Gaza coronavirus lockdown extended by 72 hours after infections spread

Slideshow ( 5 images )

GAZA (Reuters) - Gaza will remain in lockdown at least until Sunday, health officials said on Wednesday after reporting two deaths and 26 COVID-19 cases in the first public outbreak of the coronavirus in the blockaded Palestinian enclave.

As of two days ago, when the first four cases were discovered in a refugee camp in the 360 square-kilometre (140 square-mile) territory, and a 48-hour lockdown was imposed, there had been no infections outside border quarantine facilities for new arrivals.

But by late on Wednesday, health officials said 26 people in several locations had tested positive for COVID-19 and two patients had died - a sign the world pandemic had penetrated Gaza’s forced isolation.

The 40-kilometre (24-mile)-long territory run by Hamas Islamists is sealed off from the outside world by Israeli walls, watchtowers and gunboats along 90% of its border and coastline, and by Egypt along a narrow strip to the south.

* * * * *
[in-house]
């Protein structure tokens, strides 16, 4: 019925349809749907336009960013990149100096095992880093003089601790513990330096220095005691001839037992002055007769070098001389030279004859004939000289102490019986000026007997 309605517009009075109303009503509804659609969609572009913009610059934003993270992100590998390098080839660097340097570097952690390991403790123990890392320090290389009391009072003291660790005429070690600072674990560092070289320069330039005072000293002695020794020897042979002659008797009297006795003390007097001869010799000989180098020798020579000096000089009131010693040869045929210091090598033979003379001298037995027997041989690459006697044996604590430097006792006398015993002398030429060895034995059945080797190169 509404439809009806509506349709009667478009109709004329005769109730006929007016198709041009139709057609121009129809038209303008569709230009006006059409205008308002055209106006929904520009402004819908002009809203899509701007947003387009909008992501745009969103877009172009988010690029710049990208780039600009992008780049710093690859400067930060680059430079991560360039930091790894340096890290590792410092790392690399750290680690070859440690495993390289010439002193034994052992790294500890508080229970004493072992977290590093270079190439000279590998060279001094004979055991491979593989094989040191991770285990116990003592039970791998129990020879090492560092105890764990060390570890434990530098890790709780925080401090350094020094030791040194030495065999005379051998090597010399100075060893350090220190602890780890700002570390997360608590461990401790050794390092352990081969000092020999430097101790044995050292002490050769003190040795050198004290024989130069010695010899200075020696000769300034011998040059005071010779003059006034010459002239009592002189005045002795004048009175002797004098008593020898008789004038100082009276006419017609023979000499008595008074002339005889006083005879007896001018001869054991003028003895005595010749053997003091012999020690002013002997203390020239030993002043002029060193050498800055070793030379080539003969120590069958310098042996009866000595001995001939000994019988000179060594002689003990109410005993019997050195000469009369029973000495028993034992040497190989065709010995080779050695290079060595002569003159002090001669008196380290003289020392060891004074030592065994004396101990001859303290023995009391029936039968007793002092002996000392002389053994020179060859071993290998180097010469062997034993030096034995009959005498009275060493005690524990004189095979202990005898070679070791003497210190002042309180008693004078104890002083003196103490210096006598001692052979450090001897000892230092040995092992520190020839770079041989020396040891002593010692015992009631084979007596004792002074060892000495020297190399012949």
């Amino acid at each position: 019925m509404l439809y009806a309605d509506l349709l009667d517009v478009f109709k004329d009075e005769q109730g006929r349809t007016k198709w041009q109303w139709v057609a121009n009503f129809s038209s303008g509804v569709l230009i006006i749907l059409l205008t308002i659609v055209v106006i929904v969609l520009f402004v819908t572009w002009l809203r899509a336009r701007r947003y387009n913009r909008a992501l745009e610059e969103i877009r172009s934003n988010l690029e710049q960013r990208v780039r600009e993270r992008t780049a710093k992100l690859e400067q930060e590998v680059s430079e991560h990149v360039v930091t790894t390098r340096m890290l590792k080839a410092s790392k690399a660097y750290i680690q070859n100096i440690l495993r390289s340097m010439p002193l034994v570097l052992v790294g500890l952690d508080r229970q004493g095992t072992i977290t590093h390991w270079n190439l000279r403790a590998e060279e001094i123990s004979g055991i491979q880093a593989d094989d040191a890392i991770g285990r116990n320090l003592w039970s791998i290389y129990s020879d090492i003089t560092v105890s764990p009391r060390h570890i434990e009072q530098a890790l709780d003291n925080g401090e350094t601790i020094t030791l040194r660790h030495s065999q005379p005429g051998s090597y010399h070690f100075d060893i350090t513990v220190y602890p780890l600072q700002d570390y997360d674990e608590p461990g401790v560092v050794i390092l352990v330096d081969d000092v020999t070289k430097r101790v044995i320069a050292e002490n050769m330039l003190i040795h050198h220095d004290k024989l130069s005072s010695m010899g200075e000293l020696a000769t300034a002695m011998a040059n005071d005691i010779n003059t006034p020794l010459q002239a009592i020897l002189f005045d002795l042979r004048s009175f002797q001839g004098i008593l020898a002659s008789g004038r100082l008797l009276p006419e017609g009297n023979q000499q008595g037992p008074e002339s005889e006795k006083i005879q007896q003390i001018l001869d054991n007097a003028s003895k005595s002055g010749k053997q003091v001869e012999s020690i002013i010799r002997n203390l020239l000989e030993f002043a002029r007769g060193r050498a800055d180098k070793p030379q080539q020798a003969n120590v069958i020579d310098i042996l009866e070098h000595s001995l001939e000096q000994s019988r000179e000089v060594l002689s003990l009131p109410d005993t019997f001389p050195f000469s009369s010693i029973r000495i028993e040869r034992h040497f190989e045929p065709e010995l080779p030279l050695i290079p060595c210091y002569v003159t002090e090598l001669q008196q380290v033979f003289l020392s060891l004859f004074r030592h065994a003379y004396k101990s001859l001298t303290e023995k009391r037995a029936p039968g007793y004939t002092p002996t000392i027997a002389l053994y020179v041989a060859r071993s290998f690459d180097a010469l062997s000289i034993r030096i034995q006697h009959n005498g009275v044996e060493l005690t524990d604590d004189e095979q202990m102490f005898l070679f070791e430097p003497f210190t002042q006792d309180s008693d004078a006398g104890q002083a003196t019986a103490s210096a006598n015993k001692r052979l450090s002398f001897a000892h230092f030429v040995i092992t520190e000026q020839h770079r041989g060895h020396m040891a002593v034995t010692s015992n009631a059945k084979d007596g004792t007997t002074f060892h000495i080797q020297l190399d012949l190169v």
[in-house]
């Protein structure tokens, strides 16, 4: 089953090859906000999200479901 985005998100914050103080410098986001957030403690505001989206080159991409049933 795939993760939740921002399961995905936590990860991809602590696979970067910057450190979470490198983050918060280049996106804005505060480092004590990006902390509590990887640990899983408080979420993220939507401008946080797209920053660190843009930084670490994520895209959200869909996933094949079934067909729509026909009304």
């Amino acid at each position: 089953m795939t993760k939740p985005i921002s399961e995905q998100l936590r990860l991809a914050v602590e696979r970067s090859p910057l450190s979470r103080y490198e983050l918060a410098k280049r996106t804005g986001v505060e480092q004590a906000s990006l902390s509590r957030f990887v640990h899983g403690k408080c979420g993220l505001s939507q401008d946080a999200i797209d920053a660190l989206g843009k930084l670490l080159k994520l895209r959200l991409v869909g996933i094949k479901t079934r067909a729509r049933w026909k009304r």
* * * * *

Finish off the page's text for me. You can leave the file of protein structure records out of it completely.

Both countries impose tight restrictions on movement in and out of Gaza, citing security concerns over Hamas, which is regarded as a terrorist organisation by Israel and the United States.

The new infections added to concerns among local and international health organizations about Gaza’s potentially disastrous combination of poverty, densely populated refugee camps and limited hospital capacity.

Mosques, schools and most businesses have been ordered closed. Authorities have instructed Gazans to stay at home and wear masks if they need to shop for essentials.

Ignacio Casares Garcia, head of the Gaza Subdelegation of the International Committee of the Red Cross, said hospitals and health centres in the territory did not have sufficient medical equipment and medication for the treatment of COVID-19 patients.

“The Gaza healthcare system would not be able to deal with more than a few dozen coronavirus patients,” he said in a statement, calling for more international assistance.

Reporting by Nidal al-Mughrabi, Writing by Jeffrey Heller, Editing by Richard Pullin